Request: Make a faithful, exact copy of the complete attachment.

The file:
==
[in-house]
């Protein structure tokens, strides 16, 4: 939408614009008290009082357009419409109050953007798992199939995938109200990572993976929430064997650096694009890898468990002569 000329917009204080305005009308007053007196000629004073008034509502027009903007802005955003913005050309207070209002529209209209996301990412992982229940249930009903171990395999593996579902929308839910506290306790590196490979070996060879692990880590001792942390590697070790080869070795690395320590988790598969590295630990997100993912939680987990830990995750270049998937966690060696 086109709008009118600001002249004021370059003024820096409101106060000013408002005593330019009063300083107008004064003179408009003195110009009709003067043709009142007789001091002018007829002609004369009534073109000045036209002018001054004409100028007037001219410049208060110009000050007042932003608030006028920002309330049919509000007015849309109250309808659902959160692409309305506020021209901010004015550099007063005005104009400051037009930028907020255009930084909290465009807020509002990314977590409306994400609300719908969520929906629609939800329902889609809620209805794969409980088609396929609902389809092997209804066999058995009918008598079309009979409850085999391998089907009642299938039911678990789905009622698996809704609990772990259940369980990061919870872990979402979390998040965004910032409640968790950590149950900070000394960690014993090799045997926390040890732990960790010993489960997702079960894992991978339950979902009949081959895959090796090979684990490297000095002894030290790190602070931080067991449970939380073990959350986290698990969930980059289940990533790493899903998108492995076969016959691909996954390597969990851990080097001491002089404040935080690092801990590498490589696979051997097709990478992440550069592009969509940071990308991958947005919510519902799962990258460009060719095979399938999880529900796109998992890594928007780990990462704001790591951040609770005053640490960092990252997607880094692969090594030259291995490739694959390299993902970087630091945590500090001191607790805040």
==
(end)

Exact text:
[in-house]
């Protein structure tokens, strides 16, 4: 939408614009008290009082357009419409109050953007798992199939995938109200990572993976929430064997650096694009890898468990002569 000329917009204080305005009308007053007196000629004073008034509502027009903007802005955003913005050309207070209002529209209209996301990412992982229940249930009903171990395999593996579902929308839910506290306790590196490979070996060879692990880590001792942390590697070790080869070795690395320590988790598969590295630990997100993912939680987990830990995750270049998937966690060696 086109709008009118600001002249004021370059003024820096409101106060000013408002005593330019009063300083107008004064003179408009003195110009009709003067043709009142007789001091002018007829002609004369009534073109000045036209002018001054004409100028007037001219410049208060110009000050007042932003608030006028920002309330049919509000007015849309109250309808659902959160692409309305506020021209901010004015550099007063005005104009400051037009930028907020255009930084909290465009807020509002990314977590409306994400609300719908969520929906629609939800329902889609809620209805794969409980088609396929609902389809092997209804066999058995009918008598079309009979409850085999391998089907009642299938039911678990789905009622698996809704609990772990259940369980990061919870872990979402979390998040965004910032409640968790950590149950900070000394960690014993090799045997926390040890732990960790010993489960997702079960894992991978339950979902009949081959895959090796090979684990490297000095002894030290790190602070931080067991449970939380073990959350986290698990969930980059289940990533790493899903998108492995076969016959691909996954390597969990851990080097001491002089404040935080690092801990590498490589696979051997097709990478992440550069592009969509940071990308991958947005919510519902799962990258460009060719095979399938999880529900796109998992890594928007780990990462704001790591951040609770005053640490960092990252997607880094692969090594030259291995490739694959390299993902970087630091945590500090001191607790805040």